Child Maintenance and Other Payments Bill

Part of Orders of the Day – in the House of Commons at 2:49 pm on 4th July 2007.

Alert me about debates like this

Photo of Michael Clapham Michael Clapham Labour, Barnsley West and Penistone 2:49 pm, 4th July 2007

I hope that we will be able to get the details of how CMEC will do its work when we discuss the Bill in Committee. I have no doubt that the hon. Lady will play her part in ensuring that we do.

This is a Bill for families. It is focused on children, and I think that it will bring many improvements. It is due to be in full operation by 2013, and I expect it to give families a chance to ensure that they have an income that will support their lifestyles.

The Government deserve congratulation on part 4 of the Bill, which deals with the payments made to sufferers of mesothelioma cancer. At present, they can claim industrial injuries disablement benefit, and the Government should be praised for ending the dual system that used to be in force. Under it, a person diagnosed with mesothelioma cancer by a hospital consultant then had to see the DWP doctor for an endorsement of that diagnosis before being able to draw the benefit. Now, the consultant's report on a person diagnosed with mesothelioma cancer is used as the basis for the payment of industrial injuries disablement benefit, which is paid at 100 per cent. That has been a great step forward.

Alternatively, the benefit could be claimed as a result of an action for civil damages under the common law. Where such an action has not been possible, a sufferer has been able to make a claim for payment under the Pneumoconiosis Etc. (Workers' Compensation) Act 1979. That legislation was brought in originally to deal with problems suffered by slate quarrymen, but up to now payments have been limited by the fact that they had to be decided in the industrial sphere. That meant, for example, that a woman who developed mesothelioma cancer from the fibre on her husband's clothing was not able to claim payment under the industrial injuries disablement benefit scheme.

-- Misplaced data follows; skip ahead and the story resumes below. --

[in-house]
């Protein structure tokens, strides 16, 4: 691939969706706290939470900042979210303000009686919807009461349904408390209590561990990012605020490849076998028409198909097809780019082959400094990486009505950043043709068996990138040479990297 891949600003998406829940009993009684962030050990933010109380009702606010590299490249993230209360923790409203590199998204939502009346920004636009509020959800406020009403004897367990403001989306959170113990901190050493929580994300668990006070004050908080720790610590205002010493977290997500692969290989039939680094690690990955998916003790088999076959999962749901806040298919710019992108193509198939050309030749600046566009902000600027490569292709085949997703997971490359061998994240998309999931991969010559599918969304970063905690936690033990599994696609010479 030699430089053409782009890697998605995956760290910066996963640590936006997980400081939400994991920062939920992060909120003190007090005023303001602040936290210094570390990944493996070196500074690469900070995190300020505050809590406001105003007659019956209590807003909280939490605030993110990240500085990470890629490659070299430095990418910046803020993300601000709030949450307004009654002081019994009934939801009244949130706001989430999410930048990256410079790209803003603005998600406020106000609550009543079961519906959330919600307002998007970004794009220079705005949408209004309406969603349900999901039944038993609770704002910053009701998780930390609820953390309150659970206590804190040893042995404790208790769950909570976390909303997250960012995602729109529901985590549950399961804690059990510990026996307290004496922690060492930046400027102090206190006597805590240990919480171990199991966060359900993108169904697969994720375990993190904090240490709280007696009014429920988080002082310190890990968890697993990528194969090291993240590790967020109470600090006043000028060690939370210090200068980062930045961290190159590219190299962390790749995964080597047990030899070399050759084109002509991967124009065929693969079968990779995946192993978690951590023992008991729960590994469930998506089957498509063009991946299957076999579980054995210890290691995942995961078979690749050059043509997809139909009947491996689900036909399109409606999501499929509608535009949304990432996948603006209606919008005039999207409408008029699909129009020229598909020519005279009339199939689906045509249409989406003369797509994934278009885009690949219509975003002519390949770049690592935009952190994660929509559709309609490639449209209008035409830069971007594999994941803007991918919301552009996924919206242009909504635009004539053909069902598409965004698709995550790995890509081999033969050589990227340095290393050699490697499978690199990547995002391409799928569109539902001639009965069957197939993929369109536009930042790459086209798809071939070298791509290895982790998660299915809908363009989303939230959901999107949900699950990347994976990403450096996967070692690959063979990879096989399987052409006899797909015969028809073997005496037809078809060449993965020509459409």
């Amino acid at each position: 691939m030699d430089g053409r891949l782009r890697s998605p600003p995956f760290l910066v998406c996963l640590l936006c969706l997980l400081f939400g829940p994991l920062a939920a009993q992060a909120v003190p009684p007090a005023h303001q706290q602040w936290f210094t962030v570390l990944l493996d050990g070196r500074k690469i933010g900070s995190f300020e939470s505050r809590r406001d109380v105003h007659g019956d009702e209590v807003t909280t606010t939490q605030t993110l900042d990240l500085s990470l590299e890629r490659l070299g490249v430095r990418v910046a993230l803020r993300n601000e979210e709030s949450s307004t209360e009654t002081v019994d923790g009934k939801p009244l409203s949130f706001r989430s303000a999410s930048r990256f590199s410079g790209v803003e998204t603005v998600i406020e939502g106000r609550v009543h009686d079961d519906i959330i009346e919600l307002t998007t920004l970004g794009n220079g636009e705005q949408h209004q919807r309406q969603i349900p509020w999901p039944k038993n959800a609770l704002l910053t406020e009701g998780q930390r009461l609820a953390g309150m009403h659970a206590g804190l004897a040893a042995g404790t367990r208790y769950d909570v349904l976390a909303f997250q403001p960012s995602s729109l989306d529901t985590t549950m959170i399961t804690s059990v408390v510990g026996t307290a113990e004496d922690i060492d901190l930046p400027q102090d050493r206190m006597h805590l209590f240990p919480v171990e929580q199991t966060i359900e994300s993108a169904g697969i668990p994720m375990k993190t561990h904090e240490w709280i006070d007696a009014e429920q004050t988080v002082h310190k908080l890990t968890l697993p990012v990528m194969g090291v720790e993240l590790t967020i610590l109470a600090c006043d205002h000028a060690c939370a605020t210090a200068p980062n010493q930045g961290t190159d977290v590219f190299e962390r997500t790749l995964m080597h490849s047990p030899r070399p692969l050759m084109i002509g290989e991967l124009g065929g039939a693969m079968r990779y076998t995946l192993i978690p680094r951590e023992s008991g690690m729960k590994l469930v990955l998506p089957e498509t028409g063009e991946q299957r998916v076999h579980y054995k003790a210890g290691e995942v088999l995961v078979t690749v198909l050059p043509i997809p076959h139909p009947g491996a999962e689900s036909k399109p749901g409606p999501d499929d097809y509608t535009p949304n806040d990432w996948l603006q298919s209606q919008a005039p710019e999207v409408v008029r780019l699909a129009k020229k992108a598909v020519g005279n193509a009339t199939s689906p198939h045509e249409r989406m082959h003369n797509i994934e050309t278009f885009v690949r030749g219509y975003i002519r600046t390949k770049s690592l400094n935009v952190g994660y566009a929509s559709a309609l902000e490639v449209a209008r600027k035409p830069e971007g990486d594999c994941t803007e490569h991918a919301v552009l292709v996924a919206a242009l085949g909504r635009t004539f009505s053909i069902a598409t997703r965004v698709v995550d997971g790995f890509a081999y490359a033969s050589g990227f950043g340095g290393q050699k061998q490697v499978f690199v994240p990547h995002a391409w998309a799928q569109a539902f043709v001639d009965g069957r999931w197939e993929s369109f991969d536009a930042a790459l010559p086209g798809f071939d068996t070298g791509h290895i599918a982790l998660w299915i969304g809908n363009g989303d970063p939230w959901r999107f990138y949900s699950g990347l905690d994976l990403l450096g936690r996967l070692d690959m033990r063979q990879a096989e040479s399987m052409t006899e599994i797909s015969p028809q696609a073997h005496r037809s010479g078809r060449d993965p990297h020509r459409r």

The Bill is a great step forward because it allows a woman in that position to make a claim under the 1979 Act. The Government have in effect provided a no-fault liability scheme for mesothelioma sufferers. Moreover, the Bill also means that another category of people—those who live near a factory where asbestos is used—will now be able to make a claim.

As I have said, the Government deserve to be congratulated, but it is important that we understand the size of the problem. The document provided by the Library makes some astounding assumptions about death rates. For example, Robin Howie, an industrial hygienist, has suggested that in the 91 years between 1929 and 2020, there are likely to be between 663,000 and 803,000 deaths in the UK caused by problems with asbestos. Mesothelioma sufferers will be part of that total, and we know that the number of diagnoses of the disease is rising. At present, there are some 1,800 or 1,900 a year, but the total is likely to continue to increase until 2015, after which it will plateau and fall away by 2050. It is clear, therefore, that an enormous number of people will die as a result of exposure to the fatal fibre that is asbestos.

We must not forget that the TUC has argued that other cancers as well as mesothelioma are caused by asbestos. We can be sure that asbestos fibre causes mesothelioma but, although the evidence is not quite as strong for other cancers, we know that 4,500 people die each year as a result of exposure to asbestos. The TUC is worried that the number of such deaths between 2000 and 2050 will be extremely high.

Peter Martin wrote an article that appeared in The Sunday Times magazine of 17 May 2004, in which he predicted that, in the UK alone, there would be 186,000 deaths between 2000 and 2020 as a result of exposure to asbestos. It is therefore extremely important to have a no-fault compensation scheme for people who develop mesothelioma cancer.

I look forward to the time when the compensation recovery unit is able to secure payments as a result of successful civil actions brought by people who previously claimed under the 1979 Act, as that will help us to ensure that payments under the Act will equal the payments made as a result of civil claims. They may be lower in the beginning, but I am sure that we will catch up. The average payment made under the scheme is between £6,000 and £14,000—not a lot of money, but people in the last months of their lives can use that resource to make their lives a little easier.

I very much welcome the Bill. I appreciate the changes that it makes to the system of maintenance payments, but I am most pleased by the introduction of the no-fault liability scheme for sufferers of mesothelioma cancer.